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Bowling Green Red Cross volunteer waits for Hurricane Ian deployment orders

Deane Oliva.jpg
Deane Oliva
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Deane Oliva of Bowling Green has been a Red Cross volunteer since 2016.

A Red Cross volunteer from Bowling Green is on standby, waiting to respond to hurricane recovery efforts in Florida.

Deane Oliva has responded to multiple natural disasters since 2016, including Hurricanes Florence and Ida, as well as the Uvalde school shooting and the recent flooding in eastern Kentucky.

While some volunteers respond to physical, immediate needs like food and shelter, her job is to provide spiritual care.

“Most people when I speak with them are simply in shock if it’s early on," Oliva said. "One of the things we do is look to give them hope, to assure them about their own strengths, and we talk about their spiritual community, and of course in many disasters, their spiritual community like church has been wiped out.”

Oliva visits shelters and canvasses hard-hit neighborhoods. She’s waiting for airports to reopen and to receive orders on where to deploy.

“I have agreed I will go out within 24 hours once I am called," said Oliva. "Right now, there’s so much flooding going on, it’s not safe, and Red Cross is good about that. They don’t send you out until it’s safe to be in a helping position without worrying about your own safety.”

Seven volunteers from Red Cross chapters in Kentucky are currently in Florida, setting up shelters, feeding the displaced, providing healthcare, as well as mental health services.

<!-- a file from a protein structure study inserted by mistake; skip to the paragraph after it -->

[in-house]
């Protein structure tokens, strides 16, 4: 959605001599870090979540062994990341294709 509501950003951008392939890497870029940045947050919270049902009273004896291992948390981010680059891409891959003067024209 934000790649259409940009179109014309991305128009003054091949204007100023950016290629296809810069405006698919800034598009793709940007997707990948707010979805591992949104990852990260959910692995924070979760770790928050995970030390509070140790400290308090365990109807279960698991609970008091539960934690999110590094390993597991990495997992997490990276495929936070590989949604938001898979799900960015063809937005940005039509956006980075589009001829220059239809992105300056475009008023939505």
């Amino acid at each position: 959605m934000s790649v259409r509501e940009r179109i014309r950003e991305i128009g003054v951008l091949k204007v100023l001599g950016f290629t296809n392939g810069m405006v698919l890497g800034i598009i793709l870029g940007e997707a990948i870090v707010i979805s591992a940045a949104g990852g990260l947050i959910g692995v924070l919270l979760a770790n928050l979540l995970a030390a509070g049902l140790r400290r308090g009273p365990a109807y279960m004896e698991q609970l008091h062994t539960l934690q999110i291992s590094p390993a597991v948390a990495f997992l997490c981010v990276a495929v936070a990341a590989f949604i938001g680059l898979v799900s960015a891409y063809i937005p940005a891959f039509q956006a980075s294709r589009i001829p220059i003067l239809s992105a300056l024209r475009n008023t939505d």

Executive Director Jennifer Capps of the Bowling Green chapter says more supplies and volunteers are on standby.

“We have pre-positioned many truckloads of cots, blankets, comfort kits to help 60,000 displaced people, just based on the prediction of the impact in that area," Capps stated. "Lots of people are on standby ready to go as they figure out which areas have been impacted, what the specific needs are, how many people have been displaced in those communities.”

The Red Cross is always in need of more volunteers as the disaster agency still has crews on the ground from this month's typhoon in Alaska and hurricane in Puerto Rico, as well as wildfires in the western U.S.

Based on the magnitude of Hurricane Ian in southwest Florida, volunteer deployments will could last months.

Lisa is a Scottsville native and WKU alum. She has worked in radio as a news reporter and anchor for 18 years. Prior to joining WKU Public Radio, she most recently worked at WHAS in Louisville and WLAC in Nashville. She has received numerous awards from the Associated Press, including Best Reporter in Kentucky. Many of her stories have been heard on NPR.